Minimum wage worth less under Marcos, since peak under Aquino — IBON

June 24, 2024

by IBON Foundation

As the National Capital Region (NCR) wage board deliberates the petitions of various labor groups, research group IBON stressed that NCR wages are not keeping up with either inflation or worker productivity. The group said that the real value of the daily minimum wage has fallen since its peak under the Benigno Aquino III administration and has lagged behind productivity for decades. Filipino workers urgently need and deserve a substantial wage hike towards a family living wage.  A wage increase would also address years of injustice where workers received low wages despite their increasing productivity that has created huge profits for employers.

IBON said that inflation has eroded the real value of the minimum wage making this worth less than its peak under the Aquino III government. The NCR minimum wage hit its highest value in June 2016 when the Php491 nominal minimum wage was worth Php538 in real terms, measured at constant 2018 prices to take away the effects of inflation. Four incremental wage hikes since then have not been enough to cope with rising prices and the Php610 nominal wage in May 2024 is worth just Php501 in real terms, or 7% less than in June 2016.

The group also pointed out that the 30 NCR wage hikes since the regionalization of wages in 1989 has not improved the earnings of minimum wage workers. The Php501 real value of the minimum wage is virtually the same as the Php499 real wage 34 years ago when the nominal wage was at Php89.

IBON said that workers and their families struggle with poverty wages and need an immediate large wage increase to bring immediate relief from the rising cost of goods and services. In the NCR, the Php610 minimum wage is only half (51%) of the Php1,197 FLW for a family of five as of May 2024. Computed for a 5-day work week, the minimum wage translates into some Php14,373 monthly in take-home pay over a year which is 8.5% less than the Php15,587 poverty line for a family of five.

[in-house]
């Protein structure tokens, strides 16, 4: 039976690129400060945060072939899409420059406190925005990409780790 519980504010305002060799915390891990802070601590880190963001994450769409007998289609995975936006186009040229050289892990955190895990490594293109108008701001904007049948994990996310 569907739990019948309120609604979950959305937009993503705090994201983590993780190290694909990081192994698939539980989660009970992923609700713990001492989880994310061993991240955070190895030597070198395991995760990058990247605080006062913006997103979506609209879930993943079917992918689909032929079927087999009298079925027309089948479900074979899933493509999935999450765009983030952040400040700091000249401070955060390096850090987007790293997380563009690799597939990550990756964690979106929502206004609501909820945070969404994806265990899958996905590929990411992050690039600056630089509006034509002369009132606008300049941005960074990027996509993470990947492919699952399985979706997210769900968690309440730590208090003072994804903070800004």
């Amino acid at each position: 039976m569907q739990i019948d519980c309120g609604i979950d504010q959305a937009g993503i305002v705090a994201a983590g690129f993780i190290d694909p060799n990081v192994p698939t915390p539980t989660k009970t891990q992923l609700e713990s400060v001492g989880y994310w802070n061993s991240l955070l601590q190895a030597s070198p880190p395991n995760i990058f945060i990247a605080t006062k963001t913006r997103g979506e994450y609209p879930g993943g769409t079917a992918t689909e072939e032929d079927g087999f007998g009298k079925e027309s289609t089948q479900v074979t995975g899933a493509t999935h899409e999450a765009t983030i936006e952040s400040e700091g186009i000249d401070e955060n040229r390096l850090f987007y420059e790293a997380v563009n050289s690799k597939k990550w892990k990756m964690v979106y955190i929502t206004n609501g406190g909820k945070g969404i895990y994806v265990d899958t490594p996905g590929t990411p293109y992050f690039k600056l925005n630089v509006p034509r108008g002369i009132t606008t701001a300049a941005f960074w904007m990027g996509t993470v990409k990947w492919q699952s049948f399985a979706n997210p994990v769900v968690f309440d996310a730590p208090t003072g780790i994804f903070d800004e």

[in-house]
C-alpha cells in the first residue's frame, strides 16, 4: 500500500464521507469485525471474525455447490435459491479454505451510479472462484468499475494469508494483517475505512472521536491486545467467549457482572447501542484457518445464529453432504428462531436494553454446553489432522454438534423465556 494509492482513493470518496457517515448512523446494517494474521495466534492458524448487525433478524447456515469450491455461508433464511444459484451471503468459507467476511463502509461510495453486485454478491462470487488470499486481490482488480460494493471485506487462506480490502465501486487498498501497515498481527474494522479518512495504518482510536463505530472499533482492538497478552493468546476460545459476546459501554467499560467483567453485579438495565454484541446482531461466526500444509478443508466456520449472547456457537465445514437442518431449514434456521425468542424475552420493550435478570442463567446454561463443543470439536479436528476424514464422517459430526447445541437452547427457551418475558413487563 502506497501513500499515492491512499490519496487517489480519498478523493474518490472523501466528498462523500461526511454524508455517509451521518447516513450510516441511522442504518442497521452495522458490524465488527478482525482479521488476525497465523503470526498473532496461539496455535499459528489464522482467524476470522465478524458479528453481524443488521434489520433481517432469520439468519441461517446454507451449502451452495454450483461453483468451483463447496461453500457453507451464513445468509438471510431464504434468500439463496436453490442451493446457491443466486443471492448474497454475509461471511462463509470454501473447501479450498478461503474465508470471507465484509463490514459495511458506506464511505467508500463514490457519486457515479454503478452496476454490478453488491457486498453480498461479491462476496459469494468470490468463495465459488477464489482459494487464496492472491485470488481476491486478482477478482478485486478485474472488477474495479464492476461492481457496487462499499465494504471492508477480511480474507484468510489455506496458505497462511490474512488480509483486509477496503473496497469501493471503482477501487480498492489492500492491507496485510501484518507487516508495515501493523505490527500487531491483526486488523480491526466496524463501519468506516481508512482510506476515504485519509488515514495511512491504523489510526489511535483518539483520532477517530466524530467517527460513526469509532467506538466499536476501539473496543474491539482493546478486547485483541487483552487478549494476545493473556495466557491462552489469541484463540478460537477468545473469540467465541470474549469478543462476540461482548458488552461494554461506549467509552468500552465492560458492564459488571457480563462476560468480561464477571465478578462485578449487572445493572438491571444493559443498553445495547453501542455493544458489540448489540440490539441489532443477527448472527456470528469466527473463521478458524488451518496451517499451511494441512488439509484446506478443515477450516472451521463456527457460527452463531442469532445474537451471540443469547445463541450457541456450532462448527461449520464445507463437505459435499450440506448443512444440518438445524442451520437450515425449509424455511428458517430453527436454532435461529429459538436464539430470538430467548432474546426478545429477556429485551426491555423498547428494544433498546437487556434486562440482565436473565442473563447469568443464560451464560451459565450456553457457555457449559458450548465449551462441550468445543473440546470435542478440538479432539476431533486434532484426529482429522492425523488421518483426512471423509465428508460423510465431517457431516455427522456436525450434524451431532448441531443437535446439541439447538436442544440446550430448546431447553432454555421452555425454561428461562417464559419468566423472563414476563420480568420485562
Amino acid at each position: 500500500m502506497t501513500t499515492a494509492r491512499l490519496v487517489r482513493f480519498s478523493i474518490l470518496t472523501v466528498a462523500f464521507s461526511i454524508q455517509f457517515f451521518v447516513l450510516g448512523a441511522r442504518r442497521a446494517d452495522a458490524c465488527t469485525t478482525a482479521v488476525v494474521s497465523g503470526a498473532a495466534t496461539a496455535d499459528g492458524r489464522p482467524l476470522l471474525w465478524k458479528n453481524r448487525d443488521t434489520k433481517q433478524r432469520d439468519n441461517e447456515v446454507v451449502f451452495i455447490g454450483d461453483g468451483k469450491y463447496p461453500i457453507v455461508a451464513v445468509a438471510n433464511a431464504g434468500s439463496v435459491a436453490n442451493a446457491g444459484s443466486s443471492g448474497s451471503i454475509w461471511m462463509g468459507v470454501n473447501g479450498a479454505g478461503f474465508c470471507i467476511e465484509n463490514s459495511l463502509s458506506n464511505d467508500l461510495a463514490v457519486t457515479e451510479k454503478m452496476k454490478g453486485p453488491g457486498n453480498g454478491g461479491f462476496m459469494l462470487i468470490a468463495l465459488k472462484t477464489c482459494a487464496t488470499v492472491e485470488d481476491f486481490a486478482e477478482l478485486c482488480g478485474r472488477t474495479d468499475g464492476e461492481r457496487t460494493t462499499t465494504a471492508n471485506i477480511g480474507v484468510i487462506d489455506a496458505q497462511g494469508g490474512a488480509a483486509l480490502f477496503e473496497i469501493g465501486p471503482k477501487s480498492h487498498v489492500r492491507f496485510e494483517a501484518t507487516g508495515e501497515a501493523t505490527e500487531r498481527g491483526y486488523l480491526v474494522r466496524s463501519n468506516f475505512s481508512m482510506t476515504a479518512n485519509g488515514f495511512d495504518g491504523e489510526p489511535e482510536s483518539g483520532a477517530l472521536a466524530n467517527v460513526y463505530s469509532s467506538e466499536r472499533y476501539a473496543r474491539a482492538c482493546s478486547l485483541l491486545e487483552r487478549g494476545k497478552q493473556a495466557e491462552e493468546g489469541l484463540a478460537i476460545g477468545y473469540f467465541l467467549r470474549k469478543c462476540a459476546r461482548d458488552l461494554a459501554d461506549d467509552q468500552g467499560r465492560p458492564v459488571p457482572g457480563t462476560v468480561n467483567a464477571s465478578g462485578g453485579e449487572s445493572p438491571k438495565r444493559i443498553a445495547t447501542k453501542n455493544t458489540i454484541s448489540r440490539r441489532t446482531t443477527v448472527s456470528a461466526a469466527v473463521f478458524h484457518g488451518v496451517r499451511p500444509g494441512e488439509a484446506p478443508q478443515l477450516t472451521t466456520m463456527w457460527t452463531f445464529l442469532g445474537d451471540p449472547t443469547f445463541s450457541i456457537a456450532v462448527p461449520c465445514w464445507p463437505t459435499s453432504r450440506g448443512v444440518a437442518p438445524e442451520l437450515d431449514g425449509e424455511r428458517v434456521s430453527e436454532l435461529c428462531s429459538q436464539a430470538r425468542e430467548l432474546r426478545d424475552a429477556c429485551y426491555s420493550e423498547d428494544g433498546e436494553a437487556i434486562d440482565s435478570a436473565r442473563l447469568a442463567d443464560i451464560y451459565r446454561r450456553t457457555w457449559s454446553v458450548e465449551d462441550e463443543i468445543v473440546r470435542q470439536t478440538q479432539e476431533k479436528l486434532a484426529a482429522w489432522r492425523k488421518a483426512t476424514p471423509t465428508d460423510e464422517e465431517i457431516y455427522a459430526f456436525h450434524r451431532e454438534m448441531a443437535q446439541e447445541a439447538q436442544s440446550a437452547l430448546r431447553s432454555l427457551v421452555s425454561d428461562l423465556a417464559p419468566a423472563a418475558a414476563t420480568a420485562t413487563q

The group also said that a meaningful wage increase is needed to correct how wages have lagged behind worker productivity for at least two decades, creating huge profits for employers. From 2000 to 2023, worker productivity grew by 62% but the minimum wage by only 9%, both measured in real terms and adjusting for inflation. The group said this shows that Filipino workers are not fairly compensated and employers disproportionately pocket growing worker productivity as profits.

IBON said that NCR establishments have more than enough profits to give a large minimum wage hike. Compensation is just 14% of expenses across NCR establishments of all sizes in all sectors, according to the latest Annual Survey of Philippine Business and Industry (ASPBI) for 2021. Assuming that one-half (50%) of the employed are at minimum wage or below, IBON for instance computes that a Php150 minimum wage hike is equivalent to just 4% of profits. Employers can give this tiny share of profits to workers without raising prices, causing inflation and undertaking layoffs.

IBON said that the Marcos Jr administration should not just pay lip service to raising the minimum wage or even give just a token amount to appease labor groups’ clamor. This would be a disservice to millions of Filipino workers who genuinely need a substantial wage hike and who have yet to be justly compensated for their labor.